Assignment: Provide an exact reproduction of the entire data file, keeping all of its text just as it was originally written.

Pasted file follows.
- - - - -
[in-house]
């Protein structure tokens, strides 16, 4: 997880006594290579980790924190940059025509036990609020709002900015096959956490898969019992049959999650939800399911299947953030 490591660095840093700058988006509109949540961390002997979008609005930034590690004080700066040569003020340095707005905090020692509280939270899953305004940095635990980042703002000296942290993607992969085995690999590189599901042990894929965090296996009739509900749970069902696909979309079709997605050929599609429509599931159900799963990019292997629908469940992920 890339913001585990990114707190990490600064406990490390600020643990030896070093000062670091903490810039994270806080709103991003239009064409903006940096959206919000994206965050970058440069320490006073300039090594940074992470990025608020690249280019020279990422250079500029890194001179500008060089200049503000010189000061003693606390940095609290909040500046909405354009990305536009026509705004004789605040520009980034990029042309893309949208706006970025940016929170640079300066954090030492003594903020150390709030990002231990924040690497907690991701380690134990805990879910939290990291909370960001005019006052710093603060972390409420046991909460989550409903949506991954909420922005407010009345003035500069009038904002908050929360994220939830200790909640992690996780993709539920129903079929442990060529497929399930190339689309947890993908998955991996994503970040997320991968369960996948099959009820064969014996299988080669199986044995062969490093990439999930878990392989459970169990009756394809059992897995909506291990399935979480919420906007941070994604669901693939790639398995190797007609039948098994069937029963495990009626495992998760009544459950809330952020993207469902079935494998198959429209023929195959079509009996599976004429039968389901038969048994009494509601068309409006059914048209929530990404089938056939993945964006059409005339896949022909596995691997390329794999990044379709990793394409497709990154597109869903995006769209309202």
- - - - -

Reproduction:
[in-house]
């Protein structure tokens, strides 16, 4: 997880006594290579980790924190940059025509036990609020709002900015096959956490898969019992049959999650939800399911299947953030 490591660095840093700058988006509109949540961390002997979008609005930034590690004080700066040569003020340095707005905090020692509280939270899953305004940095635990980042703002000296942290993607992969085995690999590189599901042990894929965090296996009739509900749970069902696909979309079709997605050929599609429509599931159900799963990019292997629908469940992920 890339913001585990990114707190990490600064406990490390600020643990030896070093000062670091903490810039994270806080709103991003239009064409903006940096959206919000994206965050970058440069320490006073300039090594940074992470990025608020690249280019020279990422250079500029890194001179500008060089200049503000010189000061003693606390940095609290909040500046909405354009990305536009026509705004004789605040520009980034990029042309893309949208706006970025940016929170640079300066954090030492003594903020150390709030990002231990924040690497907690991701380690134990805990879910939290990291909370960001005019006052710093603060972390409420046991909460989550409903949506991954909420922005407010009345003035500069009038904002908050929360994220939830200790909640992690996780993709539920129903079929442990060529497929399930190339689309947890993908998955991996994503970040997320991968369960996948099959009820064969014996299988080669199986044995062969490093990439999930878990392989459970169990009756394809059992897995909506291990399935979480919420906007941070994604669901693939790639398995190797007609039948098994069937029963495990009626495992998760009544459950809330952020993207469902079935494998198959429209023929195959079509009996599976004429039968389901038969048994009494509601068309409006059914048209929530990404089938056939993945964006059409005339896949022909596995691997390329794999990044379709990793394409497709990154597109869903995006769209309202």